A Spanish theatre company is rehearsing Shakespeare in the original style using young men to play the women's roles. Complicating their endeavors is the previously straight director's ... See full summary »

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Cast

Credited cast:
...
Ricardo
Iñaki Font ...
Valentín
...
Jaime
Elisa Matilla ...
Lola
...
Albert
...
Raúl
David Selvas ...
Ramón
Oriana Bonet ...
Ana
Miquel García Borda ...
Pepe
...
María
...
Eusebio
Ana Pascual ...
Andrea
...
Laura
Rest of cast listed alphabetically:
Jaroslaw Bielski ...
Laureano
Javier Álvarez ...
Himself
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Storyline

A Spanish theatre company is rehearsing Shakespeare in the original style using young men to play the women's roles. Complicating their endeavors is the previously straight director's infatuation the new young man whose charming everyone except the slightly older young man who he's replacing. When the young man on the way out decides to settle the score with the young man on the way up, he draws on what he's learned in the theatre. Enter Iago. Written by havan_ironoak@bigfoot.com

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Comedy | Drama

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11 April 2003 (Spain)  »

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Uno-dos-tres-cuatro
Written & Performed by Javier Álvarez
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User Reviews

 
Pan-sexual Valentine
1 January 2005 | by (Coral Gables, Fl) – See all my reviews

It is no coincidence that this film and its main character are "Valentine." The film's about love - between Valentine and a girl, a girl and a girl, a girl and a boy, a boy and a boy, and a boy (Valentine again) who makes another male, the Director of this theater troupe, fall in love with a man "for the first time." This Valentine is so seemingly irresistible, yet he comes off as anything but on screen.

If this sounds like a typical Spanish sex comedy of the past 15 years or so, you're right. It is indeed, though not one of the better ones, not even average unfortunately. And if the subject matter is not repetitive to you, just wait. In the role of the male Theater Director "turned" gay (by Valentine of course), you'll find a familiar face: Lluís Homar, in a somewhat similar role as his last, and best known one.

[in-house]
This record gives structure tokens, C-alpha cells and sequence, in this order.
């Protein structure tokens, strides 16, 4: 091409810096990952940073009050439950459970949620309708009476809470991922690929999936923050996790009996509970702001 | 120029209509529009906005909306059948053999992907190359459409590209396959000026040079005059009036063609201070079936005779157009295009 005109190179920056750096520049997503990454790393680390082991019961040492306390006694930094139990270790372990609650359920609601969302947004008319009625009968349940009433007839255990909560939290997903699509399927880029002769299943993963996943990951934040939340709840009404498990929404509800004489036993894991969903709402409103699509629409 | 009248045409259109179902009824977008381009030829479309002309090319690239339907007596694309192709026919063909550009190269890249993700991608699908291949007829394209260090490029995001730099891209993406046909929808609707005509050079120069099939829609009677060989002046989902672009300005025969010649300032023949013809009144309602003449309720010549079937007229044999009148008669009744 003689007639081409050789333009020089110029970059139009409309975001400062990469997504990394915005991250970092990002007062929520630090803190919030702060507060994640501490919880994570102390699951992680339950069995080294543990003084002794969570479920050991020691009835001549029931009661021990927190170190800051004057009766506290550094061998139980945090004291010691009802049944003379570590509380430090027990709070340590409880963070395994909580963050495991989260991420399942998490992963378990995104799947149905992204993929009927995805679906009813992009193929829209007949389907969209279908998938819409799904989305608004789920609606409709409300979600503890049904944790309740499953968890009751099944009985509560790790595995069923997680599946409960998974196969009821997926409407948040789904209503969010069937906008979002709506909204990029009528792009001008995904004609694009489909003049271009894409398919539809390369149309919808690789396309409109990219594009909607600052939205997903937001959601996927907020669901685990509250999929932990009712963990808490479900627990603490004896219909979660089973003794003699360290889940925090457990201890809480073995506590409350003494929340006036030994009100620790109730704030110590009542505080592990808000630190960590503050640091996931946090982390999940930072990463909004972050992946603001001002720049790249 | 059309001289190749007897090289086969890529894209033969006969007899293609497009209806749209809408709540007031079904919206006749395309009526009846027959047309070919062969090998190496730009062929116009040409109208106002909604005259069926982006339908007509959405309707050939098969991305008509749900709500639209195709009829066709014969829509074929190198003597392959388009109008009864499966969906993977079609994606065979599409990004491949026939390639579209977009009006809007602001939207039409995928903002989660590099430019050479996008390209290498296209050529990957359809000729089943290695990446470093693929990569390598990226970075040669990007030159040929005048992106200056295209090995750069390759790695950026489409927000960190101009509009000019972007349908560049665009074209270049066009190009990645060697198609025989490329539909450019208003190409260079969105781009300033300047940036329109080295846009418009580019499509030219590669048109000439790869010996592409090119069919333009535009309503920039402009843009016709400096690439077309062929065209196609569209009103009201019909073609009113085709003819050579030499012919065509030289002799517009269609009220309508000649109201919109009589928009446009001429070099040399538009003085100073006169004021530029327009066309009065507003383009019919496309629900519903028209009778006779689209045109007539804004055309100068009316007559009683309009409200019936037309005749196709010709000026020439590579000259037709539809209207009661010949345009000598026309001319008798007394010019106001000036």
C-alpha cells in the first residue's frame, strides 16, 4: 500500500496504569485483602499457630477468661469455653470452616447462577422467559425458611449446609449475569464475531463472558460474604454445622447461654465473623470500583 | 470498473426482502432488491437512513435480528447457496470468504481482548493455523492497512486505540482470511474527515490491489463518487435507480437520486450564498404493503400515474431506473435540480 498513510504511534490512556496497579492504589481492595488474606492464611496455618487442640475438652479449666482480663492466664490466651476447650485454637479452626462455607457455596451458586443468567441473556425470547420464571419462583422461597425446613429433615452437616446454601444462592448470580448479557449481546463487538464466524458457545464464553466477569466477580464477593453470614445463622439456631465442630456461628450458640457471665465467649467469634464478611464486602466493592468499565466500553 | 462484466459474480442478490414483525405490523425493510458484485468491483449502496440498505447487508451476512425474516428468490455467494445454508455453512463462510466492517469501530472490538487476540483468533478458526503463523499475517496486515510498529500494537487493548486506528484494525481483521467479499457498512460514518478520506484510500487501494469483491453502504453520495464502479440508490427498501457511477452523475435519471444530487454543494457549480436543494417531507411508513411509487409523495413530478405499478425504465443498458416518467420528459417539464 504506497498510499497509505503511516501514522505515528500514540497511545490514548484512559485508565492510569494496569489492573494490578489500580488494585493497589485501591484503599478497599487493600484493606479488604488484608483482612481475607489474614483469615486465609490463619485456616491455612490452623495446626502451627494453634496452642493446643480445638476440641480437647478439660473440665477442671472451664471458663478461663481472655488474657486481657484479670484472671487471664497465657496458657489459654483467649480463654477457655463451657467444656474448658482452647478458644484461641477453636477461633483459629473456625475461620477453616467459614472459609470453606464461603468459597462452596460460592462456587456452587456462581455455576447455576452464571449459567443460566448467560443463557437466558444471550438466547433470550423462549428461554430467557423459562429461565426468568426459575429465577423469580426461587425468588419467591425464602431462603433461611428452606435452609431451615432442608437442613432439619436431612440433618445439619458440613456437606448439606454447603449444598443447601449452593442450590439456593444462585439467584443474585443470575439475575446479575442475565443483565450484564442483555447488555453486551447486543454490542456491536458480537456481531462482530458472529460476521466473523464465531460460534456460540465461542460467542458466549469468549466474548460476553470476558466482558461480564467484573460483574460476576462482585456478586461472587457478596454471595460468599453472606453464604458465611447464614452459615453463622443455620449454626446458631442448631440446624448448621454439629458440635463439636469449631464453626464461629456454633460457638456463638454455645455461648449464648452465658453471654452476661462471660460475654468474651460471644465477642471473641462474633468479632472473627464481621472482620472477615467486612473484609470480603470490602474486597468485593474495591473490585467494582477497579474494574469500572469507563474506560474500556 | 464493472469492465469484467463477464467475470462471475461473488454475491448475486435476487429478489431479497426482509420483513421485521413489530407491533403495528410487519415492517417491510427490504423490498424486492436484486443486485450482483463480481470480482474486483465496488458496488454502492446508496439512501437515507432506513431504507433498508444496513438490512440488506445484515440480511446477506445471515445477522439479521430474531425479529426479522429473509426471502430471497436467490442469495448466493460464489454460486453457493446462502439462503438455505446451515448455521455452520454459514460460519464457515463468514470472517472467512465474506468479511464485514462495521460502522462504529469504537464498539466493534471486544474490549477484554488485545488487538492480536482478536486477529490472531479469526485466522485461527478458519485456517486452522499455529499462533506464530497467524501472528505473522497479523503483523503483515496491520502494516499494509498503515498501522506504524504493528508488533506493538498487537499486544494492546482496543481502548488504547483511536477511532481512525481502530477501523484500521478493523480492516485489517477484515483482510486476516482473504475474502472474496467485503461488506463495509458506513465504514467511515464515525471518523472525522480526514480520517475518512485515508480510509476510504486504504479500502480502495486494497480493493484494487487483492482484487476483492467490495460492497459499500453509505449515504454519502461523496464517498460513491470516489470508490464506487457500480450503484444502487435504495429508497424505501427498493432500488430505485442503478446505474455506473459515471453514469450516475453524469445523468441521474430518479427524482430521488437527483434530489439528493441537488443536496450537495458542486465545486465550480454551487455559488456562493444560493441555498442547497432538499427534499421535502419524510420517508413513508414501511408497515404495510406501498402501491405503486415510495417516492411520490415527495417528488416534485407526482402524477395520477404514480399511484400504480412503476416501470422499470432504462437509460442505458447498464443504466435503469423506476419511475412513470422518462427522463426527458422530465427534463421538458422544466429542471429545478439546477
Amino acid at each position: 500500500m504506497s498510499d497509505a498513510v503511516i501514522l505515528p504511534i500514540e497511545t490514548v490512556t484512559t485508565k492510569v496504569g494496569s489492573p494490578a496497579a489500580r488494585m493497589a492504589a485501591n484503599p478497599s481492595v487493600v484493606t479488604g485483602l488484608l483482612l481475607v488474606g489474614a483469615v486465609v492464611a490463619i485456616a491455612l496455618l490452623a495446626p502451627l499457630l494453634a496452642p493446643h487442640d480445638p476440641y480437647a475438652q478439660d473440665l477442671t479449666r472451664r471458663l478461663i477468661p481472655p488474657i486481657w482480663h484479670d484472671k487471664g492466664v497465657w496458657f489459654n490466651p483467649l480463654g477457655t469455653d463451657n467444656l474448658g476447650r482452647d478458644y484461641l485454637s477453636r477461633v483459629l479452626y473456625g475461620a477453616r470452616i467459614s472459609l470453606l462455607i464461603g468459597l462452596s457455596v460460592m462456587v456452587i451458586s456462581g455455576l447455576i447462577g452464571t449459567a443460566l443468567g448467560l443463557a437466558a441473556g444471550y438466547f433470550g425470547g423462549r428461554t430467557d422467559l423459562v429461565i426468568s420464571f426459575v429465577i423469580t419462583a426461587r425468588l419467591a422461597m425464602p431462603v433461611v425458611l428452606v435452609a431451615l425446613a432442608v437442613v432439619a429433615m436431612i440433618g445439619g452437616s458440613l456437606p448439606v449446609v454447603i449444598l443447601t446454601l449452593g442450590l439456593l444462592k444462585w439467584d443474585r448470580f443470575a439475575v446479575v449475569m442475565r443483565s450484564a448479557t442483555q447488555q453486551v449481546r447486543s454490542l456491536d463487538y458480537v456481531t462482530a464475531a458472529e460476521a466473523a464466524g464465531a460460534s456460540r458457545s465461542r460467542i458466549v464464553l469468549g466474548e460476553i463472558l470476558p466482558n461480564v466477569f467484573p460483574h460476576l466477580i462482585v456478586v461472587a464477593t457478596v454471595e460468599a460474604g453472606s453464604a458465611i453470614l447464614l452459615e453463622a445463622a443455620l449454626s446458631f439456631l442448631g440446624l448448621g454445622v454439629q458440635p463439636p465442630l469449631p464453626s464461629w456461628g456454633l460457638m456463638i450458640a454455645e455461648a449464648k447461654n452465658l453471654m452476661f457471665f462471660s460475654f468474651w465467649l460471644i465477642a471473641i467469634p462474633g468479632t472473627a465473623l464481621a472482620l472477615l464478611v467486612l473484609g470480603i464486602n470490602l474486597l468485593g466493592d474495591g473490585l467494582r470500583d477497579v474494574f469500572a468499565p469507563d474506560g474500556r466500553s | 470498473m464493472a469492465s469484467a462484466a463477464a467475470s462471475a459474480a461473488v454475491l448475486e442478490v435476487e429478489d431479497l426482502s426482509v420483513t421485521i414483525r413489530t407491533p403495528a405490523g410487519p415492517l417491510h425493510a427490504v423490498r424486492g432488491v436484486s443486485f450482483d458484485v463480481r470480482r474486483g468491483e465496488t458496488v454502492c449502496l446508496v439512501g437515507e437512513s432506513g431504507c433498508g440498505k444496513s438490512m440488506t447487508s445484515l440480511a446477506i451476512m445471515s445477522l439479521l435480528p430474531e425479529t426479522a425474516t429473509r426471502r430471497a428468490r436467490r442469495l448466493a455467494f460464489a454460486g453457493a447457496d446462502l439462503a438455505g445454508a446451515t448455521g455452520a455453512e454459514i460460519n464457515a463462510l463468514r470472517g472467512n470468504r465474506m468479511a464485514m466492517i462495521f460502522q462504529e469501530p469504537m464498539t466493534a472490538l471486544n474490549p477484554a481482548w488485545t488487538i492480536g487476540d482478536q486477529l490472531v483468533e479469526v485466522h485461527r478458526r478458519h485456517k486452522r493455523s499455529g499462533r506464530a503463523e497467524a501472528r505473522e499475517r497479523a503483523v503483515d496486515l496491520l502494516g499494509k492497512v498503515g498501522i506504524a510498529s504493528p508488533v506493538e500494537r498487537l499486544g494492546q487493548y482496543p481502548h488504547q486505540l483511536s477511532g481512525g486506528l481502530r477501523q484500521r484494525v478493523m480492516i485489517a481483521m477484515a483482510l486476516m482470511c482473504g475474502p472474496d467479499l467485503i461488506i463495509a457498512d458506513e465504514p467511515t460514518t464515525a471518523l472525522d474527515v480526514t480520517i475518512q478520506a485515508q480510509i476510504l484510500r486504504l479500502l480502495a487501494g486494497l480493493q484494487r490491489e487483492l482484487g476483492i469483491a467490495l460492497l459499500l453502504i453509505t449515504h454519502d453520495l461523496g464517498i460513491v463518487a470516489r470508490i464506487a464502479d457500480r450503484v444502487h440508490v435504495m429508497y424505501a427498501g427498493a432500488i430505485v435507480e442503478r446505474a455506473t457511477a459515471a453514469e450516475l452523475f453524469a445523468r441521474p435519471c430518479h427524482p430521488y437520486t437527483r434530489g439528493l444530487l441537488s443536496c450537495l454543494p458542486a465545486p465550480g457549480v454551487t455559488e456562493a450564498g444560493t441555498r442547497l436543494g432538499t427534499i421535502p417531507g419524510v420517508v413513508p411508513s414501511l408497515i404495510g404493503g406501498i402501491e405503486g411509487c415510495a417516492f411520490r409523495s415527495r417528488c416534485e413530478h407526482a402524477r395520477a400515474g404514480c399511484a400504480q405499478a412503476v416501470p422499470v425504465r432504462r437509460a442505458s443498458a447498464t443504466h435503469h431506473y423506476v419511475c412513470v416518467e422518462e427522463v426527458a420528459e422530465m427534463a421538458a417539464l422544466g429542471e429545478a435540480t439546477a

I mean, if you're drawn to this film, chances are good that you recently saw Almodovar's BAD EDUCATION, and may recognize the pedophile priest turned married family man turned gay older man. Well, here, Mr. Homar is merely an older ("straight") man turned gay by a youngster - Valentine in this case. Apparently, he's not concerned about being typecast. Or is that Mr. Homar's intention? A coincidence in a year and a half? At his age, and level of recognition attained, that might be a great career move. Roles of this type are certainly in ever greater demand.

I particularly mention this and insist on the matter because I, myself usually attracted by this type of film, found it difficult to concentrate on his character (arguably the second lead after the coveted Valentine himself), and thus on the film itself. Especially on the heels of his similar (though darker and perverse) turn in BAD EDUCATION. I also found it hard to find something original in this comedy, a plot with so many elements of recent sex comedies and dramas

  • so abundant in Latin HBO, and Latin-American Cinemax, in addition to
distribution in theaters.

This film seems like a parody of recent Spanish comedies, but not an enjoyable one. So, even if you like this sort of movie, you may have a tough time getting through this one. It's all been done so much better and so many times before. And so recently, and still coming.


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